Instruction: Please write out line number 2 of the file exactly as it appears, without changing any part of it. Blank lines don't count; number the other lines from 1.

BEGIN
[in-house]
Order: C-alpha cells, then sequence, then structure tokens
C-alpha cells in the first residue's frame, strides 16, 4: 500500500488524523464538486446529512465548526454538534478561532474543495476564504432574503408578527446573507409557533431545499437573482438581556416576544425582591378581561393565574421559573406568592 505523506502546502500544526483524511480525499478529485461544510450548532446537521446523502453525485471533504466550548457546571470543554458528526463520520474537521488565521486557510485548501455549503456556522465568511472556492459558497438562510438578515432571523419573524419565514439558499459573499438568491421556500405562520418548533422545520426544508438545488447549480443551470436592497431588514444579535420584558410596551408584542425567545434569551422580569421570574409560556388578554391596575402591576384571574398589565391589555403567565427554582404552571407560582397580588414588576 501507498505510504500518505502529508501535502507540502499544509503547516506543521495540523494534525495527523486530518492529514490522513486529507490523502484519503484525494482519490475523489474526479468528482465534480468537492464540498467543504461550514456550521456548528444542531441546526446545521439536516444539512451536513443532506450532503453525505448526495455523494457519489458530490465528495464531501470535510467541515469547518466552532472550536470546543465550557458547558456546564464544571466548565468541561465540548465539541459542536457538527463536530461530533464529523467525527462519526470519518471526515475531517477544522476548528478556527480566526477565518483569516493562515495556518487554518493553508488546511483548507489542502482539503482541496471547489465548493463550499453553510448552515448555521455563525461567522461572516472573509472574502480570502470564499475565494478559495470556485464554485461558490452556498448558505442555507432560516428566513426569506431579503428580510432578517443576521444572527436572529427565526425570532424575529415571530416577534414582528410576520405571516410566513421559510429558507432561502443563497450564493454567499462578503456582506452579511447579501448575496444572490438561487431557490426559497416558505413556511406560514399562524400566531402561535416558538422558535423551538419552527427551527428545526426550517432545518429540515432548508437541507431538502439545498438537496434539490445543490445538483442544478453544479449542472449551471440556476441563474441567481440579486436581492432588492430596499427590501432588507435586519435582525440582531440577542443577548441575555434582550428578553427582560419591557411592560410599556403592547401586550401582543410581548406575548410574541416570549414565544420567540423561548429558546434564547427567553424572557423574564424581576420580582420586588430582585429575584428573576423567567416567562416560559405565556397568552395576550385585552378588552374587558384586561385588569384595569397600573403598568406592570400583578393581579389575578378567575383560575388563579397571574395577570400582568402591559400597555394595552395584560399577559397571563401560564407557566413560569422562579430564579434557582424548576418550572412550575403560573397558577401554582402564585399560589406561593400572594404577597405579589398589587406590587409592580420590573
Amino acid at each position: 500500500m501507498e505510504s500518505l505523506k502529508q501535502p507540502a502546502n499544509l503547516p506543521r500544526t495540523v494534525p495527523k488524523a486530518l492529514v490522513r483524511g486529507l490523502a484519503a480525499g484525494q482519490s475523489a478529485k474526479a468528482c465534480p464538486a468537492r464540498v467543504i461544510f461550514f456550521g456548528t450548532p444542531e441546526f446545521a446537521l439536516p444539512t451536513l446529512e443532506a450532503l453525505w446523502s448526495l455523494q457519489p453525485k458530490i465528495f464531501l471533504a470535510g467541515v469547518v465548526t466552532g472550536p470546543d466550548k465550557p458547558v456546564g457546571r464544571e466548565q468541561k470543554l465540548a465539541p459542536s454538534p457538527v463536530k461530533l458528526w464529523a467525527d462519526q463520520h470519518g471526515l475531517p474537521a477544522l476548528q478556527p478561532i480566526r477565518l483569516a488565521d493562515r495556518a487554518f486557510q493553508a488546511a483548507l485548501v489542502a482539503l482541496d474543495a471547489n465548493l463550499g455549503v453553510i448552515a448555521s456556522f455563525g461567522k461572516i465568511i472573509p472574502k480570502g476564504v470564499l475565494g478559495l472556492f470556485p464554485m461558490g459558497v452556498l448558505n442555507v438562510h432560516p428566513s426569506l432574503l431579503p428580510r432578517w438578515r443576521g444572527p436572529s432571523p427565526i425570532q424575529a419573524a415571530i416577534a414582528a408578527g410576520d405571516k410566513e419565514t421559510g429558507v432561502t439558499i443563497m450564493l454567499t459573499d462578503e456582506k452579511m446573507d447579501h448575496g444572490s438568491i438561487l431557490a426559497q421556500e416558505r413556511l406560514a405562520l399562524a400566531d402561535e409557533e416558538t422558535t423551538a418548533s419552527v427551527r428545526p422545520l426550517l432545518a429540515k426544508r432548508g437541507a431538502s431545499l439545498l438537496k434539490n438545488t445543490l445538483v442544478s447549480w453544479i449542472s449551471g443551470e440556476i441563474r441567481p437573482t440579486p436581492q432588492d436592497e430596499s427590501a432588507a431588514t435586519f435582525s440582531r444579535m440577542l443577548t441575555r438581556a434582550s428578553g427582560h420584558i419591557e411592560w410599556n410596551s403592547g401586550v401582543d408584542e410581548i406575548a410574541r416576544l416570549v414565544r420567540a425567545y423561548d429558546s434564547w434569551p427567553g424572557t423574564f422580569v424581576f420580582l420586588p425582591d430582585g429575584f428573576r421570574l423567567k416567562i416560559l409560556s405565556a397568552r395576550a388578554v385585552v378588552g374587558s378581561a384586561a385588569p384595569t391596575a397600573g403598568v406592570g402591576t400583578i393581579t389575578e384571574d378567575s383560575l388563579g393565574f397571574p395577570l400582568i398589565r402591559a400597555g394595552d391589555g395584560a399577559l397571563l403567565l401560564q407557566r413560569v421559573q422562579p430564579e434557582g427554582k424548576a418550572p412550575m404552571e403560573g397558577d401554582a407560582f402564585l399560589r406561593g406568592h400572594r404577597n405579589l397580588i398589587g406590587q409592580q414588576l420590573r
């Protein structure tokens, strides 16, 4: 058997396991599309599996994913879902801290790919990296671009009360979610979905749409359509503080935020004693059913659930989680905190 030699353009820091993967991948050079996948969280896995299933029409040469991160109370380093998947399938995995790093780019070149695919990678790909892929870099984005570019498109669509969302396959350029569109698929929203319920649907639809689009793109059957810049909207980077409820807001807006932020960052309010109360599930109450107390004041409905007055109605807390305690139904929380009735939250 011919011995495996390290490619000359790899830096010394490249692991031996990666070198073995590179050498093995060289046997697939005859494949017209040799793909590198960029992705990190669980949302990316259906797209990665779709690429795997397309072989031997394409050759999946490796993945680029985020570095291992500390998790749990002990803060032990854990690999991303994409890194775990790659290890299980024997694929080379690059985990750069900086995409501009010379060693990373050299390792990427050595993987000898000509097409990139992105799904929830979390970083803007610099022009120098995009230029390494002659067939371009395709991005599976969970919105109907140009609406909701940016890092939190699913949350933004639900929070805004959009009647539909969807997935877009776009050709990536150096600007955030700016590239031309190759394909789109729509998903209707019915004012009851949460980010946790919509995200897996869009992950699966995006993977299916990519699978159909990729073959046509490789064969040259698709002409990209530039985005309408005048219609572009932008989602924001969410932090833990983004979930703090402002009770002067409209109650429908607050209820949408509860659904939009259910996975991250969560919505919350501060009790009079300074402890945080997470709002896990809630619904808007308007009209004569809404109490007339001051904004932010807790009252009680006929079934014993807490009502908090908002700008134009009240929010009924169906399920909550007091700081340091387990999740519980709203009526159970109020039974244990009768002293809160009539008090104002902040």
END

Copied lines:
Order: C-alpha cells, then sequence, then structure tokens